Fri, Oct 22, 2021 @ 00:35 GMT

It’s Good To Talk

You know it’s a quiet week when the weekly US Initial Jobless Claims spurs Fed tapering fears and leads to a stock market sell-off. That’s pretty much what happened, though. This was despite a strong US 30-year bond auction sending yields lower and the US dollar falling. All-in-all it sums up what I had telegraphed earlier in the week, a lack of tier-1 data points would lead to a choppy market dominated by intra-sentiment.

Perhaps the only theme I can glean from this week is that despite the nightmare Non-Farm’s last Friday, high-frequency surveys and the JOLTS Job Openings data suggest there are a vast number of jobs in America, the problem is getting Americans to take them. Thus, the headline Non-Farms may not be telling the whole story, and the Fed taper could still be on at year’s end.

However, sentiment has abruptly reversed in Asia today as news that President Biden and President Xi had had their first phone call in seven months. China state television is also running a story saying that President Xi wants better trading relationships with ASEAN countries. China has also sent an olive branch letter to Australia’s government, asking them to support China’s application to join the CPTPP, the old Trans-Pacific Partnership.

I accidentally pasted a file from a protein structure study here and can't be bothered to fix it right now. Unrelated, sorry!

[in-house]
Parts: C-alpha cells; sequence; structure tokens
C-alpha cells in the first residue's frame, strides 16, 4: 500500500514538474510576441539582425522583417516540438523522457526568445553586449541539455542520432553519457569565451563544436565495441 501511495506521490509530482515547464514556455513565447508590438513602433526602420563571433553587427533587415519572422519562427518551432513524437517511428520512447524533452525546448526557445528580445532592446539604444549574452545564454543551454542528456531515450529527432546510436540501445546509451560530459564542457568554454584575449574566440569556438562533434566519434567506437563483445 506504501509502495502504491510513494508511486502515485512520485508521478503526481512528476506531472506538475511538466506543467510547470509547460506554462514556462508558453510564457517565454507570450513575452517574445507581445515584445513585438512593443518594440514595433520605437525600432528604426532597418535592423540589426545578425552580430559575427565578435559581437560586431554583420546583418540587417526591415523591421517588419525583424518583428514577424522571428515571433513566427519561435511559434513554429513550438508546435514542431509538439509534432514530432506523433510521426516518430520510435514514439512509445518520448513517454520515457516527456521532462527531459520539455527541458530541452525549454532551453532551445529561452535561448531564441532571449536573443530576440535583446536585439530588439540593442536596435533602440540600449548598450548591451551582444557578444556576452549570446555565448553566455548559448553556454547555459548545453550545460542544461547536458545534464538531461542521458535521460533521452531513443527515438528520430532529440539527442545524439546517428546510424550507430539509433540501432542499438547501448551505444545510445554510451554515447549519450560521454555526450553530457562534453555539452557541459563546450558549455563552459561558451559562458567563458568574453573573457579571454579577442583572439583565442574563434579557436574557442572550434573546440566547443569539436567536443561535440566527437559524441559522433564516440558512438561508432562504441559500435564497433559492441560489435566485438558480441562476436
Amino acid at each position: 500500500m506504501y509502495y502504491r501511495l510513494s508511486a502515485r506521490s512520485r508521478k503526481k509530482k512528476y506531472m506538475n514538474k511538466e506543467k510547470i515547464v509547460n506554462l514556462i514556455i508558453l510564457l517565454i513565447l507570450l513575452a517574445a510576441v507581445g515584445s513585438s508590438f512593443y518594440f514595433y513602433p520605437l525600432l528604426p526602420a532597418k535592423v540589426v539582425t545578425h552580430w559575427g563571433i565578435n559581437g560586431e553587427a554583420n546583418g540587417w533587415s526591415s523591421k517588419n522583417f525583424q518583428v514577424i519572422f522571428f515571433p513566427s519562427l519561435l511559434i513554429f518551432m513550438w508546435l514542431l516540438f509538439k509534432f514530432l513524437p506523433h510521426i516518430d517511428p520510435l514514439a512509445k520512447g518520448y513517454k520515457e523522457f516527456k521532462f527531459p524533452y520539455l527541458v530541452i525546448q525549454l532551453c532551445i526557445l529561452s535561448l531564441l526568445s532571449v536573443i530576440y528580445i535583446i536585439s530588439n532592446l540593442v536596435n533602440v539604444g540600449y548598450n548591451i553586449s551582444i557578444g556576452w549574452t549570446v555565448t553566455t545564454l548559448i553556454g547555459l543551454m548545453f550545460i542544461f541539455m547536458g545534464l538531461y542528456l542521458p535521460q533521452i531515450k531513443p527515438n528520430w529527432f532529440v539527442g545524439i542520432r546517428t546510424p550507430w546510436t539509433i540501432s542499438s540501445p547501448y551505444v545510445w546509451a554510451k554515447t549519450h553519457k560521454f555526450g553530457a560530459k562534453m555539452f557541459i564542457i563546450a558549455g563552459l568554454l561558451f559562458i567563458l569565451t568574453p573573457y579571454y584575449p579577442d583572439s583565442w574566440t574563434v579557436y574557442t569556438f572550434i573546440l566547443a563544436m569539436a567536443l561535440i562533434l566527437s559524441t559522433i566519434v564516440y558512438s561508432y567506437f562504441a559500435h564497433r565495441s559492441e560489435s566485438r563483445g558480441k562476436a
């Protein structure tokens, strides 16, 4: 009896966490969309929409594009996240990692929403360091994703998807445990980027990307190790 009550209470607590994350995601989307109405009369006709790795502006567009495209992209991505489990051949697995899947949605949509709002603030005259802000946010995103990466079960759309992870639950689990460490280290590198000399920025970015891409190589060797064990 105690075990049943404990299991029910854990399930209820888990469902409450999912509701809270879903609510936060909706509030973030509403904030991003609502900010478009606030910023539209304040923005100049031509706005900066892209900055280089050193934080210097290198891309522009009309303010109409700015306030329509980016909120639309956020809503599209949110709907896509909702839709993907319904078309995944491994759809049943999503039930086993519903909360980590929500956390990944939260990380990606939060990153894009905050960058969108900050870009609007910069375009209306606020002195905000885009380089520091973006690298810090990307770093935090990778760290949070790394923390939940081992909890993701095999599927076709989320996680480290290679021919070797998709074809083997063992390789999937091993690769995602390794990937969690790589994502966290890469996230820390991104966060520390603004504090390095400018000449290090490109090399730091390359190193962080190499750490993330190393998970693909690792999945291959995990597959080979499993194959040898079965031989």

All of that is music to the ears of the Asia-Pacific, improved trade with the region, tick. Potentially thawing relations with Australia; tick. President Biden and President Xi talking in person as the first step to warming relations between the two superpowers; tick, tick, tick, tick, my pen has run out of ink. Unsurprisingly, Asian equities are following the China charm offensive and heading north. It certainly has more substance than using the weekly Initial Jobless Claims to justify a mini taper-tantrum.

ECB reduces PEPP bond-buying

Last night’s ECB policy meeting was a bit of a non-event. The ECB didn’t taper (ask Christine Lagarde), but they decided to reduce the front-loaded pace of PEPP bond-buying and extend it over a longer period into the programme’s termination around March 2022. What they didn’t say was by how much they would reduce their bond-buying to. Still, it left the hawks and the doves with their dignity intact, and its impact on markets was minimal to non-existent.

Later today, German Inflation and US PPI might spark some intra-day volatility. However, today’s Asian calendar is more threadbare than my tee-shirt today (none of Mrs Halley’s online shopping lands on this pauper’s back), leaving markets in Asia to bask in the warm afterglow of hope that is improving US/China, ASEAN/China and Australia/China relations. As good a reason to fill ‘yah boots on the global recovery trade as any. Happy Friday.

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